Canadian Forest Service Publications
A synthesis of the hydrological consequences of large-scale mountain pine beetle disturbance. 2011. Schnorbus, M. Natural Resources Canada, Canadian Forest Service, Pacific Forestry Centre, Victoria, BC. Mountain Pine Beetle Working Paper 2010-01. 30 p.
Available from: Pacific Forestry Centre
Catalog ID: 32211
CFS Availability: PDF (download)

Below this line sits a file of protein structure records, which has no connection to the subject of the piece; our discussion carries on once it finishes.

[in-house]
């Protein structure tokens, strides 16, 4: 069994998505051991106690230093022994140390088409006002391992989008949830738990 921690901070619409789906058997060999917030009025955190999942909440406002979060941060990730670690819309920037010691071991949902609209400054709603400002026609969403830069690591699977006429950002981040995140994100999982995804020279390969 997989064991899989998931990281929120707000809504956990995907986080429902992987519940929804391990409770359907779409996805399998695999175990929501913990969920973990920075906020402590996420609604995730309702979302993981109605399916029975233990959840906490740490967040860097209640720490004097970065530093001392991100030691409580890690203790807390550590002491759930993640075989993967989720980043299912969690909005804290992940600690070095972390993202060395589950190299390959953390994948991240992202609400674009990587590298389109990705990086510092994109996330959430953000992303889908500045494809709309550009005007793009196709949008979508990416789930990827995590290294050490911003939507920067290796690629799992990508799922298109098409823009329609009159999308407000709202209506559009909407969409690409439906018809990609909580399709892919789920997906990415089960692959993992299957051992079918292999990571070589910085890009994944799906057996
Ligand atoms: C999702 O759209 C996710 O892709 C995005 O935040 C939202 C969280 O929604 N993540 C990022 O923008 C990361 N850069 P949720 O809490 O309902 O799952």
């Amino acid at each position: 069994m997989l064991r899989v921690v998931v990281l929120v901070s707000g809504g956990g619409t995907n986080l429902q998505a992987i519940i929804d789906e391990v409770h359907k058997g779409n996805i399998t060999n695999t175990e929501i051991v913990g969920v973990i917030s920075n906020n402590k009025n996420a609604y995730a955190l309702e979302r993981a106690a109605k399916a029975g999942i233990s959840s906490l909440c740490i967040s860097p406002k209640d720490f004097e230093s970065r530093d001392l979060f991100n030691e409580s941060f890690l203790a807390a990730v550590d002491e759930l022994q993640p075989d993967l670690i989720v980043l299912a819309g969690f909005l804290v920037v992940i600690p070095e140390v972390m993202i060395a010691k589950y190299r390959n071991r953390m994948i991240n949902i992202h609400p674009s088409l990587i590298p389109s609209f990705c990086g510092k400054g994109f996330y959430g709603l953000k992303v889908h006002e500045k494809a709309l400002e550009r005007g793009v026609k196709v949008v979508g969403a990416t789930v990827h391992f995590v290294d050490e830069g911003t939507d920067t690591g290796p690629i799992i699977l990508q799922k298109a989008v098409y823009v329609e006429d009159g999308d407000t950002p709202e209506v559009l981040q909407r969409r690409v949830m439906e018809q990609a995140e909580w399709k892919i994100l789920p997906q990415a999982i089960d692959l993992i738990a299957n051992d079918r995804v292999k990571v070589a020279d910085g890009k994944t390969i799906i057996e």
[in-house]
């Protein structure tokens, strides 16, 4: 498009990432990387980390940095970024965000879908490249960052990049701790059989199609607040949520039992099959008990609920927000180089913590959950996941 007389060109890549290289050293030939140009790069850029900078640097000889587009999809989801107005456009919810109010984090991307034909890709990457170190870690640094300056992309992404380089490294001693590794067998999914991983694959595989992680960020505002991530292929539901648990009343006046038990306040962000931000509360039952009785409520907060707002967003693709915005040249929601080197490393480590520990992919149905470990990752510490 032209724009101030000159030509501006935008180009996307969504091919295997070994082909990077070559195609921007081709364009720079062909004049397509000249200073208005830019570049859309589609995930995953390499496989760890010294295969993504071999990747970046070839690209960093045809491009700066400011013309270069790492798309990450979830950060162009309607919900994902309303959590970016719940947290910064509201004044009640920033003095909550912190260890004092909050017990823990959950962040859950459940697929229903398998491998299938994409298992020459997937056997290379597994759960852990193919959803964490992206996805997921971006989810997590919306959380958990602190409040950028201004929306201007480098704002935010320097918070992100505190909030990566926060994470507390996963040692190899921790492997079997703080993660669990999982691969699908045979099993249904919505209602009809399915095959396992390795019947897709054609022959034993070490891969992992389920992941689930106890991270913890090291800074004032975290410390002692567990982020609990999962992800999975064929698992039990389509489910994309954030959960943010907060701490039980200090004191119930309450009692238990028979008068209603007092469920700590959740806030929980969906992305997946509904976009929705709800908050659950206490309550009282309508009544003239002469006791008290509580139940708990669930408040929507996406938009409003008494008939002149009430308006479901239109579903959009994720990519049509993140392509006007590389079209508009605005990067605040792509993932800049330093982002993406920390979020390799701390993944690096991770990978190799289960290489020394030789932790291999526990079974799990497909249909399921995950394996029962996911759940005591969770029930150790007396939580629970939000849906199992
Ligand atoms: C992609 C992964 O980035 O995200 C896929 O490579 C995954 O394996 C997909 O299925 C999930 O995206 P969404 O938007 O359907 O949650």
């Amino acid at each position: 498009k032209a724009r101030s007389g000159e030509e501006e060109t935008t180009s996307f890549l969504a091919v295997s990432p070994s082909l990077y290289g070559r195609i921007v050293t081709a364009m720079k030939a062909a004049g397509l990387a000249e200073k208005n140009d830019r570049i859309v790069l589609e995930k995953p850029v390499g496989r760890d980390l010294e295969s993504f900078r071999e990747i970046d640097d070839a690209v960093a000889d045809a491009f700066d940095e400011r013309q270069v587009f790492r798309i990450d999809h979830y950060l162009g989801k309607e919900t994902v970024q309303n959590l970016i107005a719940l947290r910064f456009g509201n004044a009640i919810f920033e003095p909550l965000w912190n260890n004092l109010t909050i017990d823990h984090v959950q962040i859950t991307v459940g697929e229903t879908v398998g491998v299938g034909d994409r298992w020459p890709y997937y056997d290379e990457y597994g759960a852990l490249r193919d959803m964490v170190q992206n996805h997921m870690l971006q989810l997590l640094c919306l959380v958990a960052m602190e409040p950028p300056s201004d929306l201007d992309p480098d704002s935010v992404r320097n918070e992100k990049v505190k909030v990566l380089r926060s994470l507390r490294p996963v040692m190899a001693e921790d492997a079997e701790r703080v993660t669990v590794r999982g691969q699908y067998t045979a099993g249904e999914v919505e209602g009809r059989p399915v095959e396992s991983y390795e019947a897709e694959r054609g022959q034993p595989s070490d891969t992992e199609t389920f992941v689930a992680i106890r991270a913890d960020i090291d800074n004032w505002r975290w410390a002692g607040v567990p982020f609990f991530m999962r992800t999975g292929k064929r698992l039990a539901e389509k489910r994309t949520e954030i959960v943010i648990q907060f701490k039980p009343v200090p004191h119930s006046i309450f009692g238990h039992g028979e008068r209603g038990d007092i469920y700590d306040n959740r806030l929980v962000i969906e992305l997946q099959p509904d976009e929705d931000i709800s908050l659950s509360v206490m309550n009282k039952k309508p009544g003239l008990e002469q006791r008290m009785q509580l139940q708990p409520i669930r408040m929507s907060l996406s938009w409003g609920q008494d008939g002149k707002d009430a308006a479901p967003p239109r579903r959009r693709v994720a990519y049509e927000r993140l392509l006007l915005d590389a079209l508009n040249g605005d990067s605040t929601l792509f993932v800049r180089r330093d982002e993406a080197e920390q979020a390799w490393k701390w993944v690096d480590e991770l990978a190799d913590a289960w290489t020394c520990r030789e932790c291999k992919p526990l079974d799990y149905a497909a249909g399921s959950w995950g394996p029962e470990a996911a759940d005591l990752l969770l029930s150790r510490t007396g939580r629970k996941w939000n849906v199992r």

The present mountain pine beetle (MPB) outbreak has become the most extensive ever recorded in the province of British Columbia. As of 2010, the cumulative area of provincial Crown forest affected was roughly 16.3 million ha. Due to the widespread abundance and commercial value of lodgepole pine, an aggressive program of salvage harvesting has been initiated, resulting in elevated cut rates in many of the areas affected by the outbreak. The MPB disturbance is located within the British Columbia Interior, an area characterized by a snow-dominated hydrologic regime. Within this regime forests play an important role in regulating the terrestrial water cycle, controlling how rain and snowfall are partitioned between interception, evaporation, snow and soil storage, runoff, and streamflow. Historically, most forest hydrology research into the effects of forest disturbance has been based on the impacts of clearcutting. The distinguishing feature of this MPB epidemic is that, despite its vast and unprecedented size, it is a biotic disturbance that does not necessarily result in complete stand loss. Unlike a stand-replacing disturbance (such as clearcutting or severe wildfire), even pure pine stands can retain a hydrologically functional secondary structure following beetle kill. The presence of such multi-storeyed secondary structure can mitigate the effects of beetle-kill. This issue compels better quantification of the impacts of a non-stand-replacing event on hydrology, and an improved understanding of how the hydrologic cycle is affected along a gradient of canopy loss and tree mortality. The following synthesis is a review of research examining the effects of large-scale MPB-related disturbance conducted predominantly over the past five years. The emphasis is on research that explicitly examines the impact of beetle kill (or biotic disturbance in general) and the cumulative effects of largescale salvage harvesting operations in response to beetle kill. In general, forest disturbance has been found to increase snow accumulation and melt, reduce interception loss and evaporation, and increase runoff and streamflow. There is a general consistency in the results, which show that biotic forest disturbance has a hydrologic impact intermediate between that of healthy forests and clearcut salvage harvesting. However, results are site specific and exceptions do occur, introducing variability and uncertainty in potential hydrologic impacts and making prediction difficult. At the basin scale, salvage harvesting is expected to increase water yield. Both beetle kill and salvage harvesting have the potential to affect the peak flow regime. When the impact is sufficiently large, the peak flow regime is adjusted such that for a given frequency of occurrence the magnitude is increased, and for a given magnitude the event becomes more frequent. Combined results suggest that beetle kill has a smaller impact on peak flow than the cumulative effect of both beetle kill and clearcut salvage harvesting. Research gaps remain; in particular, the ability to quantify the effects of secondary structure and stand deterioration and recovery over time is lacking.